The enlargement of its C-Series six-cylinder engine to 2,912cc, and the adoption of Girling front disc brakes, differentiated the new-for-1959 Austin-Healey 3000 from the preceding 100/6. In 3000 form the rugged Austin six delivered 124bhp at 4,600rpm, good enough for a top speed (in overdrive) of 114mph. Otherwise, the car remained much as the 100/6, though the more-powerful disc brakes were a welcome improvement. The original 3000 was built from March 1959 to March 1961 as models BN7 Mark I (2-seater) and BT7 Mark I (2+2 version), becoming known as the Mark I after the Mark II was released.
Robust and tuneable, in its time the Big Healey was immensely popular with privateer racers and ralliers. Today, 40 years after the end of production, Healey 3000s continue to be extensively campaigned in historic motorsport, both in tarmac events and on the rough stuff. Replicas of the works rally cars are among the most sought-after variants, and an extensive cottage industry of recognised specialists exists to cater for the demand for Austin-Healey parts, servicing and competition preparation.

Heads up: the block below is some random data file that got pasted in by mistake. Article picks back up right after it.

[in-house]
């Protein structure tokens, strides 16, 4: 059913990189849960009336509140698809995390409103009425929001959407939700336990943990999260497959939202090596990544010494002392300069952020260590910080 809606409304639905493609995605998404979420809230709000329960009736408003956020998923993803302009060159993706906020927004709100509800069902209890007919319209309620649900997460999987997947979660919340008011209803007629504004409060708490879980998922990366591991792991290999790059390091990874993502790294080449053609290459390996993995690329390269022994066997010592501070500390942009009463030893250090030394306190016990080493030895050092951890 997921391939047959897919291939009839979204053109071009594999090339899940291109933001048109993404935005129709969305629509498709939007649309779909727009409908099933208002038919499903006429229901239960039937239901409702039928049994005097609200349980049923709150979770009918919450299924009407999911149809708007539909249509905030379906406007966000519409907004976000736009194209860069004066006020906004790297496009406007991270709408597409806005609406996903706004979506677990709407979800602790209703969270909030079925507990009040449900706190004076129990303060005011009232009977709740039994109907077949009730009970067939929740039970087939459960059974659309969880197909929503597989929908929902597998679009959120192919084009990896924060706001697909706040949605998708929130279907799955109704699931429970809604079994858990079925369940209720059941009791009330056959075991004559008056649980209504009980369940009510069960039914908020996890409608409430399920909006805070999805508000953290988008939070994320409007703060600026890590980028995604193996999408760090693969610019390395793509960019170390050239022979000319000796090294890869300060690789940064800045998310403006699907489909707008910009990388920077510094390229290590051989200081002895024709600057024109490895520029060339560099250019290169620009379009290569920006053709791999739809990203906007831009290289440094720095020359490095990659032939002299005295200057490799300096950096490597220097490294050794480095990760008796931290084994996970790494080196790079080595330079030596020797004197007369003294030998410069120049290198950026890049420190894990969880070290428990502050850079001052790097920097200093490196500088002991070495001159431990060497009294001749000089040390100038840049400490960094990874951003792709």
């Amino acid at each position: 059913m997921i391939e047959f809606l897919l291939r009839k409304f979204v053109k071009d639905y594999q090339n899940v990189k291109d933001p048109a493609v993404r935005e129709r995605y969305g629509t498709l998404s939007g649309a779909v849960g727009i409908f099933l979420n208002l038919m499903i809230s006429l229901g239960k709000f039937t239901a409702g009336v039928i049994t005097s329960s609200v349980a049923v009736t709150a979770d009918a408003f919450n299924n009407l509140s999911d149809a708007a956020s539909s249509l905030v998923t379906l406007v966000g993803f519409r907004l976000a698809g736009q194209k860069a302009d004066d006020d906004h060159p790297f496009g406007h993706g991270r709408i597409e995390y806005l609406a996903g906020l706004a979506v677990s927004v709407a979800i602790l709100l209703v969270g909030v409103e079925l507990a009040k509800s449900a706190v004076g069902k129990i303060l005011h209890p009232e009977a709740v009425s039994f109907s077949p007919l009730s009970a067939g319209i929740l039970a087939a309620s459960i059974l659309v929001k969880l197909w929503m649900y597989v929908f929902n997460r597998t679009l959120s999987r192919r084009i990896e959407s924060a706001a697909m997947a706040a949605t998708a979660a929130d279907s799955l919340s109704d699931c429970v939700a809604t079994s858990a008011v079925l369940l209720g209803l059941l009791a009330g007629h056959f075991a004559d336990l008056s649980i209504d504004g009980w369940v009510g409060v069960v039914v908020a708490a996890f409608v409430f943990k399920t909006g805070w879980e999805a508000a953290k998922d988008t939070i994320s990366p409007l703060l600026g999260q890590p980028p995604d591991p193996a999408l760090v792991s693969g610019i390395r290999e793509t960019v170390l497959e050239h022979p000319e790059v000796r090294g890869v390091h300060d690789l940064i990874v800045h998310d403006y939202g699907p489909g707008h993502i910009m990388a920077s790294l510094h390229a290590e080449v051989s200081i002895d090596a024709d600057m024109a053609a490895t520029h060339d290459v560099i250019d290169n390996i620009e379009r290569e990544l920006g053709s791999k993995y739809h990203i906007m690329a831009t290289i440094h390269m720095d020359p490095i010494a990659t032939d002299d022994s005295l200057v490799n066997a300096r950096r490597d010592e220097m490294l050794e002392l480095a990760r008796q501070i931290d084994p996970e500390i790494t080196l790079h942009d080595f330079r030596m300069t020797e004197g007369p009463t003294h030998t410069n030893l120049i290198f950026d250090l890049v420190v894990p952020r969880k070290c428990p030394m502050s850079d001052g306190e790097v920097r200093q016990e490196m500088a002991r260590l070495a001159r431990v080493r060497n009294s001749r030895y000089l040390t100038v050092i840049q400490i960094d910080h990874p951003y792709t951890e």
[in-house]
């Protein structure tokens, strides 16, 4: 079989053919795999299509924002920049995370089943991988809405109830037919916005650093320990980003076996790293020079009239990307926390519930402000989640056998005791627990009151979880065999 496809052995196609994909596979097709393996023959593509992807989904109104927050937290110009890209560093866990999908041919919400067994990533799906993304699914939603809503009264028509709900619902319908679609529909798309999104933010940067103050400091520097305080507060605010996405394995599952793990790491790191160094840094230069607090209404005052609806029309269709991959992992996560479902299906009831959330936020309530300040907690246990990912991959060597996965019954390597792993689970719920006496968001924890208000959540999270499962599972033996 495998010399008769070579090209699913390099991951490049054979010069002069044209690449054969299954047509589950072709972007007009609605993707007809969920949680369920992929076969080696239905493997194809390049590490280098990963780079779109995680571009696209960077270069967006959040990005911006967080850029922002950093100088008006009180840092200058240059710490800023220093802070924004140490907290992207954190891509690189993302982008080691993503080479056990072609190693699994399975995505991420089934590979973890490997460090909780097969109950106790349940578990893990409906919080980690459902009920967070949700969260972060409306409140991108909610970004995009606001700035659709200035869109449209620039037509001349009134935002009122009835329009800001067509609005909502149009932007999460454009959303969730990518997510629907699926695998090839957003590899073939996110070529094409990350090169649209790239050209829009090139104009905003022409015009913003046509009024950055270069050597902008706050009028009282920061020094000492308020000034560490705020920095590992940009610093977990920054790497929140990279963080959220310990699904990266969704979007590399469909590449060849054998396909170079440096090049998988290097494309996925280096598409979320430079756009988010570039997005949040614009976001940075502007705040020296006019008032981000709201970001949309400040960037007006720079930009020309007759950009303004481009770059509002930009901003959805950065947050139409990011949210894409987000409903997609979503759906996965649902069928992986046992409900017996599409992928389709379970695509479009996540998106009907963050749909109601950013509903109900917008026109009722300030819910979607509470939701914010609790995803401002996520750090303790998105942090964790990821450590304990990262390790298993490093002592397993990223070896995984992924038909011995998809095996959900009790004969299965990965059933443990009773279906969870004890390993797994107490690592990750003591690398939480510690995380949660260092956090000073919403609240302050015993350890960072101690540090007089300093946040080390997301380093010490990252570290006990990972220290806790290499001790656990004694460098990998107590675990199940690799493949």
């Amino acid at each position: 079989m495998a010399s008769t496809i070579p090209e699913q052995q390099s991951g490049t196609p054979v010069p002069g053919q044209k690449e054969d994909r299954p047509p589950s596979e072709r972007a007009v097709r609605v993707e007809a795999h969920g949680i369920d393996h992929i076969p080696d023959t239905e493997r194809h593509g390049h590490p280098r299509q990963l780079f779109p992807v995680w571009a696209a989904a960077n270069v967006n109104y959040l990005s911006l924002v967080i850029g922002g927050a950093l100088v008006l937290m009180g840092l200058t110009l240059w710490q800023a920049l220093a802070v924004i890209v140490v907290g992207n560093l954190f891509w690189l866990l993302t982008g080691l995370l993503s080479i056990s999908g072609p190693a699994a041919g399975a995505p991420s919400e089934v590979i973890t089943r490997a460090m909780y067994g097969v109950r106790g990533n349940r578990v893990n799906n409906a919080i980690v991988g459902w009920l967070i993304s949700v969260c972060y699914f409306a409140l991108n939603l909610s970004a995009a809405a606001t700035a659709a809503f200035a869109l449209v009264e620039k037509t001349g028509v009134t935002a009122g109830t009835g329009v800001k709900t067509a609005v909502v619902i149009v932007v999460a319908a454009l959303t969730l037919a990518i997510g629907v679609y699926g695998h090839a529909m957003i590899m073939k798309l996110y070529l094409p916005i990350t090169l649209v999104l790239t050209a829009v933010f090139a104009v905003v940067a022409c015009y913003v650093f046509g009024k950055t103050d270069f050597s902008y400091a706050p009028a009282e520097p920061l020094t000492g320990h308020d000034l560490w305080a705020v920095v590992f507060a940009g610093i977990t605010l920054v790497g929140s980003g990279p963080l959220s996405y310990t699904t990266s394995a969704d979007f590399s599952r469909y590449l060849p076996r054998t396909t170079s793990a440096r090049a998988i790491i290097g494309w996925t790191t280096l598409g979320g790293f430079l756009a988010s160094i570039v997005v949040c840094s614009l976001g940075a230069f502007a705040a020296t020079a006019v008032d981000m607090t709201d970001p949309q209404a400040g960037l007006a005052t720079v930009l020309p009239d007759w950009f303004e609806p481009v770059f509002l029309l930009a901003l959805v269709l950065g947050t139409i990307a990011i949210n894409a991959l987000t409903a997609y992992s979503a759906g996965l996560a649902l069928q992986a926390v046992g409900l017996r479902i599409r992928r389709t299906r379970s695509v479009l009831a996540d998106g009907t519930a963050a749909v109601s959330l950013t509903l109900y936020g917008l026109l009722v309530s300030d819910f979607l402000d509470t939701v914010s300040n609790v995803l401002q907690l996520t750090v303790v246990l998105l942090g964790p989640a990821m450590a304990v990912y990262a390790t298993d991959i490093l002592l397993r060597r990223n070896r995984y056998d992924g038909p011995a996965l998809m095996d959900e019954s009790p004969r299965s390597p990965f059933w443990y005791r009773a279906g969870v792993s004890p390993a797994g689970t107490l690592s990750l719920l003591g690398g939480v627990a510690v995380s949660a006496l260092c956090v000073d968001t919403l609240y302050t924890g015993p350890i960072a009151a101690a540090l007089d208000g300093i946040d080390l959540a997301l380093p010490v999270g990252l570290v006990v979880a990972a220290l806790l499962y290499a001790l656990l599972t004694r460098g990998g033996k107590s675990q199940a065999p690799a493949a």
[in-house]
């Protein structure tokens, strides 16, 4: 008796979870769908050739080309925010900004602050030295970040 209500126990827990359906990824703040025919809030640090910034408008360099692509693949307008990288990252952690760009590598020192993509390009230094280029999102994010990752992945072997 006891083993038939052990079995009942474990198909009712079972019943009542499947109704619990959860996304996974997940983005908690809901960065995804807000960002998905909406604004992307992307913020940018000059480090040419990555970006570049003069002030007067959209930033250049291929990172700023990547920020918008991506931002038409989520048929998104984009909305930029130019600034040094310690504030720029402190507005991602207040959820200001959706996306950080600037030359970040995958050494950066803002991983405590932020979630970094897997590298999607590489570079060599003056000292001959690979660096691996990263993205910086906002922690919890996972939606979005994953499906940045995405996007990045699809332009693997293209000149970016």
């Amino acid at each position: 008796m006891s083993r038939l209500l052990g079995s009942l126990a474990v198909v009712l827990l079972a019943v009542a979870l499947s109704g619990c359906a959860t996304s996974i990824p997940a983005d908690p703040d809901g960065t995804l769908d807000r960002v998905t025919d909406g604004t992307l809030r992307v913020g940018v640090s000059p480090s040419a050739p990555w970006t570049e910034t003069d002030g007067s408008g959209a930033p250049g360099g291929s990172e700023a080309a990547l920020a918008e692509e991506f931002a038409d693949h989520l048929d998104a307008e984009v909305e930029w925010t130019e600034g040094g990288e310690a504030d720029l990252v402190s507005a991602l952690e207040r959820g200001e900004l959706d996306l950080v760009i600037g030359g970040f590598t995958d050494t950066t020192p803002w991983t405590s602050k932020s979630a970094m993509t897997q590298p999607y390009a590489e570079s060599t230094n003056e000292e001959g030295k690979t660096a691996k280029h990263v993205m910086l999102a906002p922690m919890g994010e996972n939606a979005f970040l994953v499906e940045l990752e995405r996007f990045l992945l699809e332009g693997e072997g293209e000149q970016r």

This well presented Healey 3000 Mk1 was first delivered in 1961, later being restored to a good standard in the UK. The bodywork in particular is very straight with good panel gaps all round, and we understand the Healey runs and drives very nicely through its overdrive gearbox, demonstrating the amount of careful maintenance which the car has enjoyed over the years.
Resplendent in Old English White over Red, with a lovely Red Leather interior and wire wheels, the Healey is offered with full weather protection in the form of side screens and a full tonneau. Supplied with a thick file of invoices and previous MOTs, and on Dutch registration papers, this is a fine example of an ever popular and attractive British sports car.